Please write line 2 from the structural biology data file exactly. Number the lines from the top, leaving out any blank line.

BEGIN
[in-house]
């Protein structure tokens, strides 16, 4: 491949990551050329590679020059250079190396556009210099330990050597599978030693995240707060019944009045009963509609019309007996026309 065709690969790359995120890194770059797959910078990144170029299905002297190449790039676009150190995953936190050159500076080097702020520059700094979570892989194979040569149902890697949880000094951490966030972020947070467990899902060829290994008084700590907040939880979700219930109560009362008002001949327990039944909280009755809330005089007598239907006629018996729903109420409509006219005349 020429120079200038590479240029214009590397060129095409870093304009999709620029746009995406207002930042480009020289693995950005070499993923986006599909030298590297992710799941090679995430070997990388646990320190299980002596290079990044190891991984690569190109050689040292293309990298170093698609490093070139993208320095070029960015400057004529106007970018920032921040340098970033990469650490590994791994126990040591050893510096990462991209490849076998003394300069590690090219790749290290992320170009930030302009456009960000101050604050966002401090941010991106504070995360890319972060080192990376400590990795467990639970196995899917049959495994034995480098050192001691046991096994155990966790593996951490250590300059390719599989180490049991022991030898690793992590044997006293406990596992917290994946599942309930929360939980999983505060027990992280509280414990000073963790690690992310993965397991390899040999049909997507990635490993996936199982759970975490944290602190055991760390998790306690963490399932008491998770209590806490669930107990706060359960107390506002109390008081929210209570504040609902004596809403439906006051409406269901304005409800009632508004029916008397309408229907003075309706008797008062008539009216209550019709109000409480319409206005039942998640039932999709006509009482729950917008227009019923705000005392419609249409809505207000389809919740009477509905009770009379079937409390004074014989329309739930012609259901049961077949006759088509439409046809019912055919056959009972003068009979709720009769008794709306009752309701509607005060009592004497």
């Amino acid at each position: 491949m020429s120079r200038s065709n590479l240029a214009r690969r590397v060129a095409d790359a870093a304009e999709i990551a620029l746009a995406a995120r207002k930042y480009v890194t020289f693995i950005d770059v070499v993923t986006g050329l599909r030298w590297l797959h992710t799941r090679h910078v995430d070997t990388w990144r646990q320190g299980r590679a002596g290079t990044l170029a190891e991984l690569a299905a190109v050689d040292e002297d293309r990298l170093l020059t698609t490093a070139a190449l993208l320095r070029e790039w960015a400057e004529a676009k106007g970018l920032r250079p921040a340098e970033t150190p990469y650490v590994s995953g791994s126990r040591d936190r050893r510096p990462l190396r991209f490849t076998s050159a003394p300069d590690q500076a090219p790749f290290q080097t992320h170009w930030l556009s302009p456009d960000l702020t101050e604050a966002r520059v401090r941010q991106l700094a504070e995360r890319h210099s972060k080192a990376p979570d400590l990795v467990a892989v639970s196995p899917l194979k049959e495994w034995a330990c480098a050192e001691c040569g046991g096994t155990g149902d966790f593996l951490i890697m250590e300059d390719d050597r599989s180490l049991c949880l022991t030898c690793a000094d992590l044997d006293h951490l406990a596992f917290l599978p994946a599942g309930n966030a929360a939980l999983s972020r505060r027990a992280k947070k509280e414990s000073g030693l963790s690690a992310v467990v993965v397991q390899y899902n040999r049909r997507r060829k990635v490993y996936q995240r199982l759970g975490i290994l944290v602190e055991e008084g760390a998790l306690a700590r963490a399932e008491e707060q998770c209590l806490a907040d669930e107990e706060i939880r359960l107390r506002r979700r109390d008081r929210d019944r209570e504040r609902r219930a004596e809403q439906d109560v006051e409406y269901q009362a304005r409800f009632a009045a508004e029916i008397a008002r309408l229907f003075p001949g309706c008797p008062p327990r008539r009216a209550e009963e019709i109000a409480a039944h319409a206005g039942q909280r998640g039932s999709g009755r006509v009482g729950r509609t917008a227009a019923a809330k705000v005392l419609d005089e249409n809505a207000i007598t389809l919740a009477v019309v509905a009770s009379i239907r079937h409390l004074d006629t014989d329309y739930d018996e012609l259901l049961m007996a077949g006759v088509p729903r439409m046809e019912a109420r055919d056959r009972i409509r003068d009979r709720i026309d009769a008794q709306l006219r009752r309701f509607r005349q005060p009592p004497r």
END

């Protein structure tokens, strides 16, 4: 491949990551050329590679020059250079190396556009210099330990050597599978030693995240707060019944009045009963509609019309007996026309 065709690969790359995120890194770059797959910078990144170029299905002297190449790039676009150190995953936190050159500076080097702020520059700094979570892989194979040569149902890697949880000094951490966030972020947070467990899902060829290994008084700590907040939880979700219930109560009362008002001949327990039944909280009755809330005089007598239907006629018996729903109420409509006219005349 020429120079200038590479240029214009590397060129095409870093304009999709620029746009995406207002930042480009020289693995950005070499993923986006599909030298590297992710799941090679995430070997990388646990320190299980002596290079990044190891991984690569190109050689040292293309990298170093698609490093070139993208320095070029960015400057004529106007970018920032921040340098970033990469650490590994791994126990040591050893510096990462991209490849076998003394300069590690090219790749290290992320170009930030302009456009960000101050604050966002401090941010991106504070995360890319972060080192990376400590990795467990639970196995899917049959495994034995480098050192001691046991096994155990966790593996951490250590300059390719599989180490049991022991030898690793992590044997006293406990596992917290994946599942309930929360939980999983505060027990992280509280414990000073963790690690992310993965397991390899040999049909997507990635490993996936199982759970975490944290602190055991760390998790306690963490399932008491998770209590806490669930107990706060359960107390506002109390008081929210209570504040609902004596809403439906006051409406269901304005409800009632508004029916008397309408229907003075309706008797008062008539009216209550019709109000409480319409206005039942998640039932999709006509009482729950917008227009019923705000005392419609249409809505207000389809919740009477509905009770009379079937409390004074014989329309739930012609259901049961077949006759088509439409046809019912055919056959009972003068009979709720009769008794709306009752309701509607005060009592004497």